Thu, Mar 28, 2002 - Page 3 News List

KMT tries to link NSB scandal to its own `poverty'

By Stephanie Low  /  STAFF REPORTER

With former President Lee Teng-hui (李登輝) alleged to have embezzled secret funds stashed by the National Security Bureau, some KMT politicians yesterday insinuated that Lee was also responsible for the "sharp decline" in the party's assets during his leadership.

The party also said that it currently has much less money than it had in the 1990s.

During a meeting of the KMT's Central Standing Committee, lawmaker and committee member Hung Hsiu-chu (洪秀柱) called for a thorough probe into the varying fortunes of the party's assets -- and into the management of KMT-run enterprises over the past decade.

"Members of the public always thought that the KMT was very wealthy, with NT$200 billion to NT$300 billion worth of assets. And people won't believe it if the party discloses that [after the 2000 presidential race] these assets now only amount to between NT$70 billion and NT$80 billion," Hung said.

Hung said that the party must face up to the matter frankly, as the complicated enterprises run by the party -- and the alleged scandals surrounding them -- are hampering the party's effort to get rid of the negative reputation of engaging in money politics.

Responding to Hung's proposal, KMT Chairman Lien Chan (連戰) agreed that the party's image was not twisted and defamed without reason, "but today's KMT is a party without any burden."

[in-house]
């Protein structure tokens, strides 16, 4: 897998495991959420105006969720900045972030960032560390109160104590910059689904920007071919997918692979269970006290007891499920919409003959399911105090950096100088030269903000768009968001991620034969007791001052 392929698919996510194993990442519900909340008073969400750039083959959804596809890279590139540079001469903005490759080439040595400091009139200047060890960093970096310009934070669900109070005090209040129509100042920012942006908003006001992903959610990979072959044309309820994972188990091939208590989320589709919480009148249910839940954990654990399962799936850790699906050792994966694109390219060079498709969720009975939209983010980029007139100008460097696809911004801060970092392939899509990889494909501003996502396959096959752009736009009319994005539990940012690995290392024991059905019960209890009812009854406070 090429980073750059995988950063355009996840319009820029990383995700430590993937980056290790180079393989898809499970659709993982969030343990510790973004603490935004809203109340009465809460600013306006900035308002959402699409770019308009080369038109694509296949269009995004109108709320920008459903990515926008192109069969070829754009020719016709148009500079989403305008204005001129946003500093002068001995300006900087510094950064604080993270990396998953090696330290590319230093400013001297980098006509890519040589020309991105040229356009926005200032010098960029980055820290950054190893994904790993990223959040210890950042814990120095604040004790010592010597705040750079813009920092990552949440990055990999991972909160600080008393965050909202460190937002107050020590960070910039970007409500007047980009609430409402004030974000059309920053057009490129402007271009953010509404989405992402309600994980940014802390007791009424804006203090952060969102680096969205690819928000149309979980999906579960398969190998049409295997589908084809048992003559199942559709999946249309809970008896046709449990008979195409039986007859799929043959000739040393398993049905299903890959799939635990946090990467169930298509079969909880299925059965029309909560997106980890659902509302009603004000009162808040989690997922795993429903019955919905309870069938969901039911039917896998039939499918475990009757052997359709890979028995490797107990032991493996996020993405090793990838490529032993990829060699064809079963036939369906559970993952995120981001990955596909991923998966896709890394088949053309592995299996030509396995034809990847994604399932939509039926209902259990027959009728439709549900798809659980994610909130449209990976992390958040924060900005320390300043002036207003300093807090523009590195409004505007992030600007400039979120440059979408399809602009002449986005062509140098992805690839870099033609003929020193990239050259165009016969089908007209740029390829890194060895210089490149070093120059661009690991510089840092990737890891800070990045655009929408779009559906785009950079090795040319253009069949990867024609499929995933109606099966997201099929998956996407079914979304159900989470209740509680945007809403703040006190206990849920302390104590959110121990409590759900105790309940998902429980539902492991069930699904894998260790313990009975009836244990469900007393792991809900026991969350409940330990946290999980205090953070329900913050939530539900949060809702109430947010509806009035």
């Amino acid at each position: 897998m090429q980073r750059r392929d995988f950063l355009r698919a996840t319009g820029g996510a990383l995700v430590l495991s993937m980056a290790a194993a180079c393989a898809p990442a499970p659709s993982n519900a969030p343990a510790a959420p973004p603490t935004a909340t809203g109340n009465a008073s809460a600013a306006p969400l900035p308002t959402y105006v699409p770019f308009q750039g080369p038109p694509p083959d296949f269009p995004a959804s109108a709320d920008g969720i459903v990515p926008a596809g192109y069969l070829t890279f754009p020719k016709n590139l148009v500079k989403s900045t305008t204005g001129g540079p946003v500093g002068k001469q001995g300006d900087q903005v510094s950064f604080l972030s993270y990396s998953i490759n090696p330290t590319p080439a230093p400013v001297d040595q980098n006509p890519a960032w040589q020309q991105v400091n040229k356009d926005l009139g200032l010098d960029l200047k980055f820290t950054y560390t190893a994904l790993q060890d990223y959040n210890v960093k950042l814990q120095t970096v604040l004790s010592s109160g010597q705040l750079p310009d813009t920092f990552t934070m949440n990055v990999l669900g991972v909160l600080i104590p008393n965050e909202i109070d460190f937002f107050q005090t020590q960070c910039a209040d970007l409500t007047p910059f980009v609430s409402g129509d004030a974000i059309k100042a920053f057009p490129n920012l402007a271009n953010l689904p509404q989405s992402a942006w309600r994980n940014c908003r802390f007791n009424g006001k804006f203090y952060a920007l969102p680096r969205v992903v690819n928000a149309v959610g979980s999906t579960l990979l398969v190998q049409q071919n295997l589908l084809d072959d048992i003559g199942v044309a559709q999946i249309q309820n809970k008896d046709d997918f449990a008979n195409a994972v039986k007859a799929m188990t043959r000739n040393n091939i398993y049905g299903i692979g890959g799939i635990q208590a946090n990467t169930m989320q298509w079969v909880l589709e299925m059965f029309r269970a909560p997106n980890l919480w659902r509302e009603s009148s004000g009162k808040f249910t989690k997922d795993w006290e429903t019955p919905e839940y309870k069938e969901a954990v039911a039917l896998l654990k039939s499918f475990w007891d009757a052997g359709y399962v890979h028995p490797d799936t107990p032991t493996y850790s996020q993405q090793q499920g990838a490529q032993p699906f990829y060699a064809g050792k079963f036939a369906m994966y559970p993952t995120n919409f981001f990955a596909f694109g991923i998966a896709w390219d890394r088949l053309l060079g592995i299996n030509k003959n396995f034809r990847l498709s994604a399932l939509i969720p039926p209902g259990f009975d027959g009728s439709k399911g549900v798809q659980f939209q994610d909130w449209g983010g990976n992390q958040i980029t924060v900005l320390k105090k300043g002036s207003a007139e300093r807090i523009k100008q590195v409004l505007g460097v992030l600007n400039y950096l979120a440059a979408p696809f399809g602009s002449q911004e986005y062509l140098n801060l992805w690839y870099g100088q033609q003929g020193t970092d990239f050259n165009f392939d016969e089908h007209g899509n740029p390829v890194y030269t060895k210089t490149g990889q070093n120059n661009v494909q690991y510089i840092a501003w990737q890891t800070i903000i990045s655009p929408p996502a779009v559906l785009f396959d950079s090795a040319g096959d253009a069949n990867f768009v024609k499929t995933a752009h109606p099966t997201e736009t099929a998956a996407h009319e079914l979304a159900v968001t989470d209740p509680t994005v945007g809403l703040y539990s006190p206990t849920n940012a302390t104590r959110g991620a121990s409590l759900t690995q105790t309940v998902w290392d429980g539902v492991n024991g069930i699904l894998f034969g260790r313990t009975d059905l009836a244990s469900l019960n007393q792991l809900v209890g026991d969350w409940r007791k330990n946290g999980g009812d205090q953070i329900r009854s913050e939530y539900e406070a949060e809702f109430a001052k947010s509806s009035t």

"There is nothing to be covered up. Everything can be laid open and exposed," Lien asserted.

Lien said the investigation into the party's assets is being carried out by a special panel set up under the party's Administration and Management Committee, and the panel has been in operation for some time.

Meanwhile, Lien said that soon after he succeeded Lee as KMT chairman, he ordered Chang Chang-pang (張昌邦), director-general of the Investment and Business Management Committee, to take stock of the party-run businesses' records before and after Chang took office, so as to show where his responsibility started and his predecessor's ended. The job is still under way and has not been completed yet, Lien said.

Chang's predecessor, Liu Tai-ying (劉泰英), used to be known as the KMT's treasurer and has maintained close relations with Lee.

A number of investment project terminations and party asset sales during Liu's term have allegedly involved scandalous actions.

Liu is the founder and president of the Taiwan Research Institute (TRI), a think tank set up under Lee's instruction.

When the PFP first revealed the NSB's secret funds in January, PFP lawmakers alleged that up to NT$500 million from the NSB funds were channeled to the TRI, a transfer that was allegedly also ordered by Lee.

The PFP says part of the money was later used to finance the operations of political groups affiliated with Lee, which included the TSU and the Taiwan Advocates.

Echoing Hung's proposal at yesterday's meeting, Chao Li-yun (趙麗雲), another member of the Central Standing Committee, said the KMT needs to investigate the matter to purge suspicions from the minds of many party members.

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